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February 26, 2011, 06:41 PM ET
BYU Makes a Statement

by Kevin Pelton

Jimmer Fredette put on a show in the first meeting between top-10 Mountain West rivals BYU and San Diego State, but the Cougars’ 71-58 home victory was relatively inconclusive as far as determining the conference’s best team. Not so for Saturday’s rematch, played at Viejas Arena on the SDSU campus. By going on the road to win 80-67 in a hostile environment, BYU firmly established itself as the class of the Mountain West.

Fredette delivered plenty of the heroics that have endeared him to fans in Provo and across the nation, knocking down a pair of long three-pointers and coming up with two key and-ones during the second half. Still, this wasn’t the Jimmer’s best effort. He needed 23 shots to score 25 points and turned the ball over five times. Instead of the Fredette show, this was an opportunity for BYU’s other key players to introduce themselves to the CBS audience.

Most impressive was junior swingman Charles Abouo, whose athleticism was crucial against the Aztecs’ talented front line. Abouo delivered one of the best performances of his career on the big stage, putting up 18 points and nine rebounds–triple his season scoring average and double his typical rebounding. Abouo was unexpectedly hot from downtown, making four of his five three-point tries as part of the Cougars’ barrage from beyond the arc. Fredette was 4-of-8 on threes, Noah Hartsock 3-of-4 and Jackson Emery made a pair of triples in six attempts. Add in a three from Stephen Rogers off the bench and that’s a total of 14 three-pointers–more than half of BYU’s baskets. Hartsock was perfect inside the arc for a total of 15 points on 6-of-7 shooting and Emery added 13 as part of the balanced scoring attack.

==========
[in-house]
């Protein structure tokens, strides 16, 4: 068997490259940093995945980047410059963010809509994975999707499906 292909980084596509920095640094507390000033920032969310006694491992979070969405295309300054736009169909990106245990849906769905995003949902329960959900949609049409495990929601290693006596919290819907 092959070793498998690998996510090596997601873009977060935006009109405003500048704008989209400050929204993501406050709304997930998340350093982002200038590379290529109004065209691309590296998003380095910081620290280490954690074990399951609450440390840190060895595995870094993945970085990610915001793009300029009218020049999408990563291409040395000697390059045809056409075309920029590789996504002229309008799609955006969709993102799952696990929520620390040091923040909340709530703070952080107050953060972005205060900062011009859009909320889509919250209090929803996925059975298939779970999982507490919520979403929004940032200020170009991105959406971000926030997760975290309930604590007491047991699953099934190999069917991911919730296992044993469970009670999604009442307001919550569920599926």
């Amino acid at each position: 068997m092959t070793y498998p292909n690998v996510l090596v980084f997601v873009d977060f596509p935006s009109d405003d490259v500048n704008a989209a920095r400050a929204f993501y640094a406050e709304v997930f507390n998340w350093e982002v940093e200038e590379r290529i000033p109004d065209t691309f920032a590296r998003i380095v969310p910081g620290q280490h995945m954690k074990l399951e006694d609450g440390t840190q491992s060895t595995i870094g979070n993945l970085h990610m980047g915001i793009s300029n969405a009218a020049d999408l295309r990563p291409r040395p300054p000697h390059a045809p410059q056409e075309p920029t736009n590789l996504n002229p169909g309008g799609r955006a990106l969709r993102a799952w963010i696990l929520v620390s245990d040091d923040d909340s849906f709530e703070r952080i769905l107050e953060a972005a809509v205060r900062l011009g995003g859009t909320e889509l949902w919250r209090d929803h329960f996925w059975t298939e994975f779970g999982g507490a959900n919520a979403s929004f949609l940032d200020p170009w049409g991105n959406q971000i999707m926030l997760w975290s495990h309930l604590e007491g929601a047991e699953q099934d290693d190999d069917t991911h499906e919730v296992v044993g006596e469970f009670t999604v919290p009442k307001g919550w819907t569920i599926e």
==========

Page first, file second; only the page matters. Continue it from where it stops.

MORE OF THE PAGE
At the other end of the floor, San Diego State’s lack of shooting again proved problematic. Cougars coach Dave Rose alternated man and zone defenses in the first half before going exclusively to the zone after halftime. The Aztecs did a better job of working the ball inside than in the first meeting, but BYU defenders dug down to contest any attempts in the paint. San Diego State was unable to convert the open looks from downtown, shooting 6-of-17 from three-point range.

In the first game, the Aztecs stayed close with second-chance scores. This time around, Brigham Young cut down on those opportunities. San Diego State grabbed seven offensive rebounds after halftime, but there were a lot of misses available. In percentage terms, the Aztecs rebounded just 26.9 percent of their own misses, far below their season average of 37.5 percent. Even the looks San Diego State did get rarely turned into scores–the Aztecs had just four second-chance points in the entire second half. Without putbacks, San Diego State simply had a tough time scoring.

We may not be done with SDSU-BYU battles with the Mountain West Tournament on tap. Of course, UNLV–which is very tough to beat in the MWC tourney thanks to hosting it each year–might have something to say about that. The biggest implication of this game might be the fact that Brigham Young is in the driver’s seat to earn the No. 1 seed in the Mountain West Tournament. With a win over New Mexico, which handed them their only conference loss at the Pit, the Cougars will almost certainly win the regular-season championship. That will likely mean a semifinal matchup between UNLV and San Diego State. In the longer run, BYU now has a shot at earning a No. 1 seed for the NCAA Tournament by sweeping its way through Las Vegas. If the Cougars pull it off, today reminded us it will be thanks to more than just Fredette.

You can contact Kevin at kpelton@basketballprospectus.com. Follow him on Twitter at @kpelton.

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